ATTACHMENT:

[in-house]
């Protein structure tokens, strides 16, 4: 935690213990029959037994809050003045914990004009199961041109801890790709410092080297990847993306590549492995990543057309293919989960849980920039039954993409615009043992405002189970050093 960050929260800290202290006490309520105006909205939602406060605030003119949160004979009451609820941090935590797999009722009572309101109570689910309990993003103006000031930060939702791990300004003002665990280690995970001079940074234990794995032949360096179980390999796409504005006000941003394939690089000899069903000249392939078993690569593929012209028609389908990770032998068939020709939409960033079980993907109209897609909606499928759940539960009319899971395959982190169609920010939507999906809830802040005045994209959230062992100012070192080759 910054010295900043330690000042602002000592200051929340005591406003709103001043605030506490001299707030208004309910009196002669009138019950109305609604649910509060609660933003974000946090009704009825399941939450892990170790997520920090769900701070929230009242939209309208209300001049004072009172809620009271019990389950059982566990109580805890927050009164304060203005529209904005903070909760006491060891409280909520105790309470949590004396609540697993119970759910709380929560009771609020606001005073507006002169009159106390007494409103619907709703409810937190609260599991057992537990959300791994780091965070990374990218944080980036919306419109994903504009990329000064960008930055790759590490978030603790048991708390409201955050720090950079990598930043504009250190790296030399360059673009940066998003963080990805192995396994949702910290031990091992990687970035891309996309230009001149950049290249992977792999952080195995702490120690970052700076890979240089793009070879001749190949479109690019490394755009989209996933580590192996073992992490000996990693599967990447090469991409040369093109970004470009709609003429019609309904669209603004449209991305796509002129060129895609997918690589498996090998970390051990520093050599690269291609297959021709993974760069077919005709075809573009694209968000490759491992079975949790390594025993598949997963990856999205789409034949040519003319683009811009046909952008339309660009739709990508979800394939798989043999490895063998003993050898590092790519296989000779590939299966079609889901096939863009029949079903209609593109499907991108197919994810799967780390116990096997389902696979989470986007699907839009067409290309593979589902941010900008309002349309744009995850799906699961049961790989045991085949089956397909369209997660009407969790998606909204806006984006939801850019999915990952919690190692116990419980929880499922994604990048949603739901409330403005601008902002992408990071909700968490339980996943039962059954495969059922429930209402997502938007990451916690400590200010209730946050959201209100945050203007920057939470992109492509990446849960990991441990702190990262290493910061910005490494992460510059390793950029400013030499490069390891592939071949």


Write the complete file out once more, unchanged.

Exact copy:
[in-house]
């Protein structure tokens, strides 16, 4: 935690213990029959037994809050003045914990004009199961041109801890790709410092080297990847993306590549492995990543057309293919989960849980920039039954993409615009043992405002189970050093 960050929260800290202290006490309520105006909205939602406060605030003119949160004979009451609820941090935590797999009722009572309101109570689910309990993003103006000031930060939702791990300004003002665990280690995970001079940074234990794995032949360096179980390999796409504005006000941003394939690089000899069903000249392939078993690569593929012209028609389908990770032998068939020709939409960033079980993907109209897609909606499928759940539960009319899971395959982190169609920010939507999906809830802040005045994209959230062992100012070192080759 910054010295900043330690000042602002000592200051929340005591406003709103001043605030506490001299707030208004309910009196002669009138019950109305609604649910509060609660933003974000946090009704009825399941939450892990170790997520920090769900701070929230009242939209309208209300001049004072009172809620009271019990389950059982566990109580805890927050009164304060203005529209904005903070909760006491060891409280909520105790309470949590004396609540697993119970759910709380929560009771609020606001005073507006002169009159106390007494409103619907709703409810937190609260599991057992537990959300791994780091965070990374990218944080980036919306419109994903504009990329000064960008930055790759590490978030603790048991708390409201955050720090950079990598930043504009250190790296030399360059673009940066998003963080990805192995396994949702910290031990091992990687970035891309996309230009001149950049290249992977792999952080195995702490120690970052700076890979240089793009070879001749190949479109690019490394755009989209996933580590192996073992992490000996990693599967990447090469991409040369093109970004470009709609003429019609309904669209603004449209991305796509002129060129895609997918690589498996090998970390051990520093050599690269291609297959021709993974760069077919005709075809573009694209968000490759491992079975949790390594025993598949997963990856999205789409034949040519003319683009811009046909952008339309660009739709990508979800394939798989043999490895063998003993050898590092790519296989000779590939299966079609889901096939863009029949079903209609593109499907991108197919994810799967780390116990096997389902696979989470986007699907839009067409290309593979589902941010900008309002349309744009995850799906699961049961790989045991085949089956397909369209997660009407969790998606909204806006984006939801850019999915990952919690190692116990419980929880499922994604990048949603739901409330403005601008902002992408990071909700968490339980996943039962059954495969059922429930209402997502938007990451916690400590200010209730946050959201209100945050203007920057939470992109492509990446849960990991441990702190990262290493910061910005490494992460510059390793950029400013030499490069390891592939071949």